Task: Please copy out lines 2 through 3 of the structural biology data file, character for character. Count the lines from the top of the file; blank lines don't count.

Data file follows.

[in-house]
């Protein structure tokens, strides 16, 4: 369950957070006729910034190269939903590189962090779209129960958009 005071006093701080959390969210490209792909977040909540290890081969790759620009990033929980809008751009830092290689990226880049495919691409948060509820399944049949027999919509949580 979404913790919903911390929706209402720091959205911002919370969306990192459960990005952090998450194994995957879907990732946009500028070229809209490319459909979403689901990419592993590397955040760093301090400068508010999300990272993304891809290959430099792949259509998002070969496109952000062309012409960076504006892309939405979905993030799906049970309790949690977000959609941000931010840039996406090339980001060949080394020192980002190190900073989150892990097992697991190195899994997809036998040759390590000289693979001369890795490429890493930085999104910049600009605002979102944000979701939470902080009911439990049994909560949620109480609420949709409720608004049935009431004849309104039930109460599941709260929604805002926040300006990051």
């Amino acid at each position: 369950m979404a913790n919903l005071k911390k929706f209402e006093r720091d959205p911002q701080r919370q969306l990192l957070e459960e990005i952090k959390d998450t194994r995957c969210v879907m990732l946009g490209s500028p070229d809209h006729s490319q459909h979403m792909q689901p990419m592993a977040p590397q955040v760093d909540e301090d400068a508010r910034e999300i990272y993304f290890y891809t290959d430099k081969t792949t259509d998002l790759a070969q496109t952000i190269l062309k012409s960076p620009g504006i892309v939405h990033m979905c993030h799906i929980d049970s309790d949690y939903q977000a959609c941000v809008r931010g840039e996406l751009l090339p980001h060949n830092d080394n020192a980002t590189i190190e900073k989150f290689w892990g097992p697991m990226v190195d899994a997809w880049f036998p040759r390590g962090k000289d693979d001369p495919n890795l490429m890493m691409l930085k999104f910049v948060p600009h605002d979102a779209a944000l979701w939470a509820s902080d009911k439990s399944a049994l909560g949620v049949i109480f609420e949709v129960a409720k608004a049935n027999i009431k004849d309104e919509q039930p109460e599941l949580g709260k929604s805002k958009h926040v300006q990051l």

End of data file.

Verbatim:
């Protein structure tokens, strides 16, 4: 369950957070006729910034190269939903590189962090779209129960958009 005071006093701080959390969210490209792909977040909540290890081969790759620009990033929980809008751009830092290689990226880049495919691409948060509820399944049949027999919509949580 979404913790919903911390929706209402720091959205911002919370969306990192459960990005952090998450194994995957879907990732946009500028070229809209490319459909979403689901990419592993590397955040760093301090400068508010999300990272993304891809290959430099792949259509998002070969496109952000062309012409960076504006892309939405979905993030799906049970309790949690977000959609941000931010840039996406090339980001060949080394020192980002190190900073989150892990097992697991190195899994997809036998040759390590000289693979001369890795490429890493930085999104910049600009605002979102944000979701939470902080009911439990049994909560949620109480609420949709409720608004049935009431004849309104039930109460599941709260929604805002926040300006990051």
């Amino acid at each position: 369950m979404a913790n919903l005071k911390k929706f209402e006093r720091d959205p911002q701080r919370q969306l990192l957070e459960e990005i952090k959390d998450t194994r995957c969210v879907m990732l946009g490209s500028p070229d809209h006729s490319q459909h979403m792909q689901p990419m592993a977040p590397q955040v760093d909540e301090d400068a508010r910034e999300i990272y993304f290890y891809t290959d430099k081969t792949t259509d998002l790759a070969q496109t952000i190269l062309k012409s960076p620009g504006i892309v939405h990033m979905c993030h799906i929980d049970s309790d949690y939903q977000a959609c941000v809008r931010g840039e996406l751009l090339p980001h060949n830092d080394n020192a980002t590189i190190e900073k989150f290689w892990g097992p697991m990226v190195d899994a997809w880049f036998p040759r390590g962090k000289d693979d001369p495919n890795l490429m890493m691409l930085k999104f910049v948060p600009h605002d979102a779209a944000l979701w939470a509820s902080d009911k439990s399944a049994l909560g949620v049949i109480f609420e949709v129960a409720k608004a049935n027999i009431k004849d309104e919509q039930p109460e599941l949580g709260k929604s805002k958009h926040v300006q990051l």